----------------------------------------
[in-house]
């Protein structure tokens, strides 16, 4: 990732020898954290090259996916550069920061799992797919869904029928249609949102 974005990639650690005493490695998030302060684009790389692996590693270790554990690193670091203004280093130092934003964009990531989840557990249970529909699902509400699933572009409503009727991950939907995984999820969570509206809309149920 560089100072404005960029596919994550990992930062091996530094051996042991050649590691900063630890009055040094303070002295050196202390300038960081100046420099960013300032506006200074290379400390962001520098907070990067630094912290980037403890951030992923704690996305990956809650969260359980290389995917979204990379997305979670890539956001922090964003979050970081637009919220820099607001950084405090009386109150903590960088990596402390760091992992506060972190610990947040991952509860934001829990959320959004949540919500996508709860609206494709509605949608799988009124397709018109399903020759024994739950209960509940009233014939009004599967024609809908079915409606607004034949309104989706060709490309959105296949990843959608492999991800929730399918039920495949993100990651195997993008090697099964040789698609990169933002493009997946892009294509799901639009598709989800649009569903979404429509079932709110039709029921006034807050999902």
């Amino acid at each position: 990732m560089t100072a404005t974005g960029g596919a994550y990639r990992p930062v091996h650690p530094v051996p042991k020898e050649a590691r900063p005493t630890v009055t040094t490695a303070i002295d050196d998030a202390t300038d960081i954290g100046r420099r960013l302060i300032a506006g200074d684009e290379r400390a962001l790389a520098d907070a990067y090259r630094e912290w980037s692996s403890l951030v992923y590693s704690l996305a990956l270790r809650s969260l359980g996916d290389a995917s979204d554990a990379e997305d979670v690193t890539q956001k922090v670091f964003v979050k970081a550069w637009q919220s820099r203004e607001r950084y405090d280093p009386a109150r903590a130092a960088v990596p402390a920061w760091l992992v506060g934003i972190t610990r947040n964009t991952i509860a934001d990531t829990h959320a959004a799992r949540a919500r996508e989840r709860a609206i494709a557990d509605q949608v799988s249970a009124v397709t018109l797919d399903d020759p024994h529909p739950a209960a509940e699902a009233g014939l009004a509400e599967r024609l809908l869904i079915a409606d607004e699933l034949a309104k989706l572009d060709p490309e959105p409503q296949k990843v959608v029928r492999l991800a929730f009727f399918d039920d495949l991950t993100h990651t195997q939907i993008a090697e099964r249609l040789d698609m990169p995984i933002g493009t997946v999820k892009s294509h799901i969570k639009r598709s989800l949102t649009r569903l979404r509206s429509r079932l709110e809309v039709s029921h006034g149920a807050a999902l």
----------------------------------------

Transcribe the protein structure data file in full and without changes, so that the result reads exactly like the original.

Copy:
[in-house]
């Protein structure tokens, strides 16, 4: 990732020898954290090259996916550069920061799992797919869904029928249609949102 974005990639650690005493490695998030302060684009790389692996590693270790554990690193670091203004280093130092934003964009990531989840557990249970529909699902509400699933572009409503009727991950939907995984999820969570509206809309149920 560089100072404005960029596919994550990992930062091996530094051996042991050649590691900063630890009055040094303070002295050196202390300038960081100046420099960013300032506006200074290379400390962001520098907070990067630094912290980037403890951030992923704690996305990956809650969260359980290389995917979204990379997305979670890539956001922090964003979050970081637009919220820099607001950084405090009386109150903590960088990596402390760091992992506060972190610990947040991952509860934001829990959320959004949540919500996508709860609206494709509605949608799988009124397709018109399903020759024994739950209960509940009233014939009004599967024609809908079915409606607004034949309104989706060709490309959105296949990843959608492999991800929730399918039920495949993100990651195997993008090697099964040789698609990169933002493009997946892009294509799901639009598709989800649009569903979404429509079932709110039709029921006034807050999902």
């Amino acid at each position: 990732m560089t100072a404005t974005g960029g596919a994550y990639r990992p930062v091996h650690p530094v051996p042991k020898e050649a590691r900063p005493t630890v009055t040094t490695a303070i002295d050196d998030a202390t300038d960081i954290g100046r420099r960013l302060i300032a506006g200074d684009e290379r400390a962001l790389a520098d907070a990067y090259r630094e912290w980037s692996s403890l951030v992923y590693s704690l996305a990956l270790r809650s969260l359980g996916d290389a995917s979204d554990a990379e997305d979670v690193t890539q956001k922090v670091f964003v979050k970081a550069w637009q919220s820099r203004e607001r950084y405090d280093p009386a109150r903590a130092a960088v990596p402390a920061w760091l992992v506060g934003i972190t610990r947040n964009t991952i509860a934001d990531t829990h959320a959004a799992r949540a919500r996508e989840r709860a609206i494709a557990d509605q949608v799988s249970a009124v397709t018109l797919d399903d020759p024994h529909p739950a209960a509940e699902a009233g014939l009004a509400e599967r024609l809908l869904i079915a409606d607004e699933l034949a309104k989706l572009d060709p490309e959105p409503q296949k990843v959608v029928r492999l991800a929730f009727f399918d039920d495949l991950t993100h990651t195997q939907i993008a090697e099964r249609l040789d698609m990169p995984i933002g493009t997946v999820k892009s294509h799901i969570k639009r598709s989800l949102t649009r569903l979404r509206s429509r079932l709110e809309v039709s029921h006034g149920a807050a999902l």